If you see any squirming worm-like creatures in standing water near your home, these may be mosquito larvae. It only takes a few days for them to become mosquitoes that can bite you, so take action right away.
If there is a naturally occurring pond near your home or other standing water that can’t easily be removed, you can apply larvicides containing Bacillus thuringiensis var. israelensis (Bti for short) to the water. This will kill the mosquito larvae, but it can also harm other living creatures. You’ll want to consult a professional before you try larvicide. Keep in mind, too, that you’ll need to keep applying larvicide as long as you have standing water near your home, so this can become a time-consuming and expensive process.
4) Take steps to handle infestations that come from nearby areas.
You might eliminate all the sources of standing water on your own property, but what happens if your neighbor has a big container of uncovered rainwater next to his or her gutters? What happens if you live near a park that has a bog and lots of trees? Even if you take all of the right steps for controlling the mosquito population on your property, neighboring properties may create the perfect conditions for an infestation.
If you notice a lot of mosquitoes near your property, you might want to talk to your neighbors. Let them know about the dangers of mosquitoes and tell them how they can find and get rid of mosquito breeding grounds. If it’s a bad year for mosquitoes, it might be time to get your homeowner’s association involved or call for a neighborhood meeting to discuss the problem. Working together is the best way to eradicate mosquitoes.
If you live near a park or public land that has lots of mosquito breeding grounds, you can write to your city authorities to alert them to the problem. You can write to your elected representatives, too, to let them know about the issue and the health dangers it poses to the community.
Ultimately, though, you might find that the city or some of your neighbors do not want to take steps to reduce the mosquito population. If this is the case, consider mosquito traps. Mosquito traps from Mosquito Magnet® emit a steady and constant stream of carbon dioxide, moisture, heat and other attractants. When mosquitoes fly close, thinking they might feed, a vacuum sucks them up and into a net, where they dehydrate and die. Even if you cannot get rid of all the mosquito breeding grounds on or near your property, a Mosquito Magnet® trap can drastically reduce the numbers of mosquitoes near your home.
5) Consider natural mosquito control.
There are a few ways to make your property less attractive to mosquitoes:
- Plant species that repel mosquitoes — Citronella and marigolds discourage mosquitoes. They won’t do much against an infestation, but you can plant these species and use other mosquito control measures to gain some control over your yard.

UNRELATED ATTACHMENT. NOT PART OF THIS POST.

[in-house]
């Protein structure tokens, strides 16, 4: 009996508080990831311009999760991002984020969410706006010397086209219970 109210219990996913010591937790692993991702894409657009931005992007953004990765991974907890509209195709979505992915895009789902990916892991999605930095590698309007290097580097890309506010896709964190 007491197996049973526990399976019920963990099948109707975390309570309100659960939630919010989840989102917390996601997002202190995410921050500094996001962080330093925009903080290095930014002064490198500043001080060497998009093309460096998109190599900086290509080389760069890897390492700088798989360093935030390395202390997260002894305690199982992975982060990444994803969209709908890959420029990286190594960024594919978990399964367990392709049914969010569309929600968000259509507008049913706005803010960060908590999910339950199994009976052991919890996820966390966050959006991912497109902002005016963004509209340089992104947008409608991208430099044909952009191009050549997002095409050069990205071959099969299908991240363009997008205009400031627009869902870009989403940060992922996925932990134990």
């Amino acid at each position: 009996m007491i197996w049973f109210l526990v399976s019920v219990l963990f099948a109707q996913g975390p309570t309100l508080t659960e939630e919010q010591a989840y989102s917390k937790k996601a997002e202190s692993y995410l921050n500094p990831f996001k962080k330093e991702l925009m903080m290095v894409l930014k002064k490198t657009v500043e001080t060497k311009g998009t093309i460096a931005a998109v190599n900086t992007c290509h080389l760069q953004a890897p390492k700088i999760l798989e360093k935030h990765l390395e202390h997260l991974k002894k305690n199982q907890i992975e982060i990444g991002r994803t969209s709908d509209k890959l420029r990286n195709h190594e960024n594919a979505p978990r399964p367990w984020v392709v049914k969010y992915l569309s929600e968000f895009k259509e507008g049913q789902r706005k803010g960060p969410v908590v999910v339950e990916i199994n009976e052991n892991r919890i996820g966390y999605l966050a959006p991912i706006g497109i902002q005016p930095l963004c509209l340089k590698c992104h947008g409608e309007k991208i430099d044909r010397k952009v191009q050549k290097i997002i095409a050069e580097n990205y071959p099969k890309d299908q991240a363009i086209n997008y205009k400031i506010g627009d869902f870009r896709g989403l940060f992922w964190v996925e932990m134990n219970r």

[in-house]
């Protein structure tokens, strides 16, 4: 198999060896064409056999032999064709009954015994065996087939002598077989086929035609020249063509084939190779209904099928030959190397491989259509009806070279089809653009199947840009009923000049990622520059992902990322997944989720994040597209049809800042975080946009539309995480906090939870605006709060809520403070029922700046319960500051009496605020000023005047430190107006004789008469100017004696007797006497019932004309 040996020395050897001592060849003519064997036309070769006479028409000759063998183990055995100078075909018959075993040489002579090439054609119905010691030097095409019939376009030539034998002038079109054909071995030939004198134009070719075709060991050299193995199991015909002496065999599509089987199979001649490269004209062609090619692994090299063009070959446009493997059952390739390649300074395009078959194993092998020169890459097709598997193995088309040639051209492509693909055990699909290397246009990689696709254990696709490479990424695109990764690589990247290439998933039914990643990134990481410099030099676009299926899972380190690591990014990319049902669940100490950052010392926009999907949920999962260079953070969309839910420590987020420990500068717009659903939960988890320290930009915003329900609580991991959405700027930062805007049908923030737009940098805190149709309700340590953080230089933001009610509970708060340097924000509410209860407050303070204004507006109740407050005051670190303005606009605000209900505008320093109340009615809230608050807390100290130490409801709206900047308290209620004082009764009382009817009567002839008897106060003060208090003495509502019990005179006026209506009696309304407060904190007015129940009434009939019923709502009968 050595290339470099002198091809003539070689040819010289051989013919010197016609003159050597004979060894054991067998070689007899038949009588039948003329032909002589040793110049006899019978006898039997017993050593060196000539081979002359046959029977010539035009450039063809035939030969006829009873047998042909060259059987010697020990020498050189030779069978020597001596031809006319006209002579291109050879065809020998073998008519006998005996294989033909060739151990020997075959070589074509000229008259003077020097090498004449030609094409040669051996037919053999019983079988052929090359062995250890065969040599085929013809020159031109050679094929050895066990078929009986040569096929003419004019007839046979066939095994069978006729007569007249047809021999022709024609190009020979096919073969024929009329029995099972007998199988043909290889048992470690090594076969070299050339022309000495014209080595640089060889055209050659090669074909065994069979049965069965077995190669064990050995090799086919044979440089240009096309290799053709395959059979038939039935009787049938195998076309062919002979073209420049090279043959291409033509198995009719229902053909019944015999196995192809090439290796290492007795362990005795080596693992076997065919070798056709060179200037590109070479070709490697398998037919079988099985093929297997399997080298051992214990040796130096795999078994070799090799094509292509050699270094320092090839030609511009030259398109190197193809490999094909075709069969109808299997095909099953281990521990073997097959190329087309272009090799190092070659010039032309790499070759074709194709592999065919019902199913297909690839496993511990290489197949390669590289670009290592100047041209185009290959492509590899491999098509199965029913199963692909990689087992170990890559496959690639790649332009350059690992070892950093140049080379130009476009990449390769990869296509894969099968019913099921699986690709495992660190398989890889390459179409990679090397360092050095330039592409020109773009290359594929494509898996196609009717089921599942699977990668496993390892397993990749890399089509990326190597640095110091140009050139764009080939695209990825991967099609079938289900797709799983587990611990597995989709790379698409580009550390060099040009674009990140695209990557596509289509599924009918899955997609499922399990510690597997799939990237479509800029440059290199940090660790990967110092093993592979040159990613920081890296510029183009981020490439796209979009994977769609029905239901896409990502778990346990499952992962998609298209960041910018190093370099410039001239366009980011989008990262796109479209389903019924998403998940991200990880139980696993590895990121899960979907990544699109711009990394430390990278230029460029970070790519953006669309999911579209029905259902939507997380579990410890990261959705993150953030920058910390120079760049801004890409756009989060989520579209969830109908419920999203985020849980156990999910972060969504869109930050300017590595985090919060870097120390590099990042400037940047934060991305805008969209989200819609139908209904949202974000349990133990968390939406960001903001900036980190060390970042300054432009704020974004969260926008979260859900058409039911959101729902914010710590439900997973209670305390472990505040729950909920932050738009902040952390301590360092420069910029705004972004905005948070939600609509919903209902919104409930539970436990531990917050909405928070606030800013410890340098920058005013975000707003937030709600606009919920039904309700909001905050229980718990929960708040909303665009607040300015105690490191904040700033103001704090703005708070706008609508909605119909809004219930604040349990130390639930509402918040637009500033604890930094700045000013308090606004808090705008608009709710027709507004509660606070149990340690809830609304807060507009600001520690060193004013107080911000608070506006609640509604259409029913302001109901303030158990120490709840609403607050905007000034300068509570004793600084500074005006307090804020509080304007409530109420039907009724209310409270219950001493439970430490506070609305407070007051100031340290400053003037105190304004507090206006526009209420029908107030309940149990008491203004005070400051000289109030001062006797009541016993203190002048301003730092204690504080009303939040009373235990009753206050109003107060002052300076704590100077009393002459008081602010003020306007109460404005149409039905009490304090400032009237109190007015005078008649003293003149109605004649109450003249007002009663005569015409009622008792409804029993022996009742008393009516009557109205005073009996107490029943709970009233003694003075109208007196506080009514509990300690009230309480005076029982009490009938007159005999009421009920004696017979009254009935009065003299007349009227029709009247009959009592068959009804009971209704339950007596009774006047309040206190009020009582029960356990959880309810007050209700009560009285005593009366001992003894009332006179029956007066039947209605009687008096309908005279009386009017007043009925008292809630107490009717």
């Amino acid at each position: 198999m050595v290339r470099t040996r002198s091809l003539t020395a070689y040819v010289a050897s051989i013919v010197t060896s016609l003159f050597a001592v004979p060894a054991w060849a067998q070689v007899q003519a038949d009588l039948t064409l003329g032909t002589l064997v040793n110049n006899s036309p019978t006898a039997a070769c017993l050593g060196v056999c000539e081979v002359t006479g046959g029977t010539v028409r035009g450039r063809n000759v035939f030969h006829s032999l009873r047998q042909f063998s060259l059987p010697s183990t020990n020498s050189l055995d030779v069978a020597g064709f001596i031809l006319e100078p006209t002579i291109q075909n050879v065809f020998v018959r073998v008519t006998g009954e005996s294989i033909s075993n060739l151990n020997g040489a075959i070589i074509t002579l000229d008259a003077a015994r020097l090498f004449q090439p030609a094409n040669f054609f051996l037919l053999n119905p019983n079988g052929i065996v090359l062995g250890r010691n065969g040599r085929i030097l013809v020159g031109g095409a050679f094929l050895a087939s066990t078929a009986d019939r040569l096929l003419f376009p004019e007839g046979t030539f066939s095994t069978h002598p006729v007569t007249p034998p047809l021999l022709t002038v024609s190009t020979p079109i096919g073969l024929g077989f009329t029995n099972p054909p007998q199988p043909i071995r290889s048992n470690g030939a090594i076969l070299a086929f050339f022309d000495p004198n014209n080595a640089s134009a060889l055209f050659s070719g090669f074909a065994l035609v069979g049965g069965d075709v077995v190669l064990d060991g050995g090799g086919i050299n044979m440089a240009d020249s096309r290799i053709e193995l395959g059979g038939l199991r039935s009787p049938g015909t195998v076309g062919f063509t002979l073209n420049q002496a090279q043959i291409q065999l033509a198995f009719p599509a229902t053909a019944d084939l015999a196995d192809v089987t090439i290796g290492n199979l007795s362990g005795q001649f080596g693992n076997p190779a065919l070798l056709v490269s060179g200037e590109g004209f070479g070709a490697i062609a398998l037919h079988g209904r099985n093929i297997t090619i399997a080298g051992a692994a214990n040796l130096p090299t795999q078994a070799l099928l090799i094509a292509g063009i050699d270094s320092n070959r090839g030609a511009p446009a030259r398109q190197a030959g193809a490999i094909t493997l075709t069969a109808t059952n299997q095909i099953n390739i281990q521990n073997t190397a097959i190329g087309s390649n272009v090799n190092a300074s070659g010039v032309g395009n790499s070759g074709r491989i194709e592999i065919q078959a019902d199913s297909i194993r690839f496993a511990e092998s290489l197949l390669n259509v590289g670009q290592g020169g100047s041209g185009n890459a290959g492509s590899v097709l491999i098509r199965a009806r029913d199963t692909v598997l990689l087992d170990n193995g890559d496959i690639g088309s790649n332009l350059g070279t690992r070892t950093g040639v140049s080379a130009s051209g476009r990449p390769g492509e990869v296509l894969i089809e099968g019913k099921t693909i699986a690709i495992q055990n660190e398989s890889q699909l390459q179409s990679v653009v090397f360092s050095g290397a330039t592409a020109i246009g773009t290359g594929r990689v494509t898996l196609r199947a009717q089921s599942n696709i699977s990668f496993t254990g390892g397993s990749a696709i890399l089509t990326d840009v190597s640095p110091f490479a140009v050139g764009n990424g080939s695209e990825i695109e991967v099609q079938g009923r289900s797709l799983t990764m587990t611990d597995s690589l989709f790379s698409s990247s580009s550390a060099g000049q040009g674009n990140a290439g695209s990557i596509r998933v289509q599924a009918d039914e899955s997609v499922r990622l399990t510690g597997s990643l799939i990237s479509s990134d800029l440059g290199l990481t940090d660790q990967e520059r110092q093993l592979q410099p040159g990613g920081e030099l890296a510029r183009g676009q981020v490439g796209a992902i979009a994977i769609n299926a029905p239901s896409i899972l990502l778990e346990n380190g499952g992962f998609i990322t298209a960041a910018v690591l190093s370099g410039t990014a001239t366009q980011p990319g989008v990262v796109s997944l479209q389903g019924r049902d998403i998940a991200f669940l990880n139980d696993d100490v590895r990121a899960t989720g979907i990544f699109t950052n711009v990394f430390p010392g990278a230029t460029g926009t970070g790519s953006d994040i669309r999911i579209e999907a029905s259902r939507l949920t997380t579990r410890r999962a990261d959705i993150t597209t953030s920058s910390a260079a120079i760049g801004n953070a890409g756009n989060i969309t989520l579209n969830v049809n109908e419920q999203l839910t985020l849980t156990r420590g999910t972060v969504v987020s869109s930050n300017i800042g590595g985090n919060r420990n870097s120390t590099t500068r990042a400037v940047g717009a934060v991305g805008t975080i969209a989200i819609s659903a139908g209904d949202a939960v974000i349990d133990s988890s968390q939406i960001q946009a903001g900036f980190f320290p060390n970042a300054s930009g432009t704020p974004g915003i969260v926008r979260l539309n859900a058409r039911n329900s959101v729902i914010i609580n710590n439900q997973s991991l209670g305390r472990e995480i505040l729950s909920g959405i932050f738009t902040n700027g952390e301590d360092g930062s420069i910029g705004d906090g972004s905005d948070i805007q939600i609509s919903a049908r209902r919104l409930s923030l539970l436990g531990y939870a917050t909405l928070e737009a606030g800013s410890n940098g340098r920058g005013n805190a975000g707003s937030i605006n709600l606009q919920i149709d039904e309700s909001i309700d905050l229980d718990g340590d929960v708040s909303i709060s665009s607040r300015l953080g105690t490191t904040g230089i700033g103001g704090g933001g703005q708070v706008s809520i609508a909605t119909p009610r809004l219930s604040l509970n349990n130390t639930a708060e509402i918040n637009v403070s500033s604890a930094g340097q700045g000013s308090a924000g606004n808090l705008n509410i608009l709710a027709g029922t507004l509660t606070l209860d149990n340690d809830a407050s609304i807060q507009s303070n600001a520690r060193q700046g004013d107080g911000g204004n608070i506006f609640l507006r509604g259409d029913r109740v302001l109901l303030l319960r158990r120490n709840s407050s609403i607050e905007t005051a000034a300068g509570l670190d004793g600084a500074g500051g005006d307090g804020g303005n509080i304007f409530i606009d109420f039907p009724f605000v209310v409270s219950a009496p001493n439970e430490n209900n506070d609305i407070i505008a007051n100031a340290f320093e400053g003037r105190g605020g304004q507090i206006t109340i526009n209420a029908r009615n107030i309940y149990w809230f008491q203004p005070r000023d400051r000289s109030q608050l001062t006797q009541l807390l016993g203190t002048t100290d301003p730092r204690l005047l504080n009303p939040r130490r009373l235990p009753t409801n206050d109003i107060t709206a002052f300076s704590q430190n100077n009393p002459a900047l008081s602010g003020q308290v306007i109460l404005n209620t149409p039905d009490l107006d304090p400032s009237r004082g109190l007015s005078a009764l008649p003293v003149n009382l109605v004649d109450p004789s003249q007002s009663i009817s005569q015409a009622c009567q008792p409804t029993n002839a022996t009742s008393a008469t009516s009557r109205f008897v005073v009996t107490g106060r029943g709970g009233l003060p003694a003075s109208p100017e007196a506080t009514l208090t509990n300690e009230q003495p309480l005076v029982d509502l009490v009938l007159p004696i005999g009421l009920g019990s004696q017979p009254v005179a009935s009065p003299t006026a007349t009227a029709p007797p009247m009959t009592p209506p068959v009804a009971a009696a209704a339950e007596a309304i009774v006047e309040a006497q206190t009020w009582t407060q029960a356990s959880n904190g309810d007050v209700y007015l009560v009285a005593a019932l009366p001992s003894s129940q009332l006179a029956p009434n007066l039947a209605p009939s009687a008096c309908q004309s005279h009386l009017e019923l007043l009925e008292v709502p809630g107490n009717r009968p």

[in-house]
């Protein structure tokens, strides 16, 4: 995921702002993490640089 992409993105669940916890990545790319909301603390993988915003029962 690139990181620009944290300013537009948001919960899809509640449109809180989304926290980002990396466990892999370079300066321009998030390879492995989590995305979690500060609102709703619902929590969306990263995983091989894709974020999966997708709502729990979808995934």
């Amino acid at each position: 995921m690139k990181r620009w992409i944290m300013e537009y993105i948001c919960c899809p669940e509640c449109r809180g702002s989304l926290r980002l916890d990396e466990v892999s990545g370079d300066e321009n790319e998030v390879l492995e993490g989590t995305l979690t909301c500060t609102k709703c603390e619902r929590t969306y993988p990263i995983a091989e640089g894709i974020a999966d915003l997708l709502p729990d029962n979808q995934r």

- Make your property breezy and sunny — removing wind covers and encouraging lots of sunshine in your yard creates conditions mosquitoes do not like and can help you reduce mosquitoes, especially during the day.
- Light your property with yellow incandescent outdoor lights or fluorescent outdoor lights — These are less attractive to mosquitoes.
- Encourage predators — some dragonflies, frogs, bats and birds eat mosquitoes. You can put bat houses or bird feeders in your yard to encourage them onto your property. If you’re battling an infestation, however, these animals might not eat enough to reduce the mosquito population. Experts also say that bats and birds eat a varied diet and might not eat mosquitoes if their populations aren’t huge or other food sources are nearby. Dragonflies and frogs usually live near stagnant water, so you can’t entice them into your yard without creating the conditions that’ll also attract mosquitoes.
6) Take steps to prevent mosquito bites.
Mosquitoes themselves aren’t really the problem — their bites are. If there seem to be lots of insects near your home, you can take these steps to avoid getting bitten:
- Use mosquito nets at night
- Check your screens for rips or tears
- Use screens with all of your windows and doors
- Use repellents when going outdoors and wear long-sleeved clothing to protect your skin
- Use air conditioning indoors to keep the air moving and cool, which will discourage mosquitoes
- Avoid being outside during dawn and dusk, when most mosquitoes are active
It’s especially important to take these steps if there’s an infestation in your area or reports of mosquito-borne diseases in your community. At the same time, keep in mind that it’s a numbers game. If there is an infestation, there will be lots of mosquitoes, and your chances of bites will be much higher. Eliminate the number of mosquitoes with traps or other methods to reduce the risk of bites in the first place.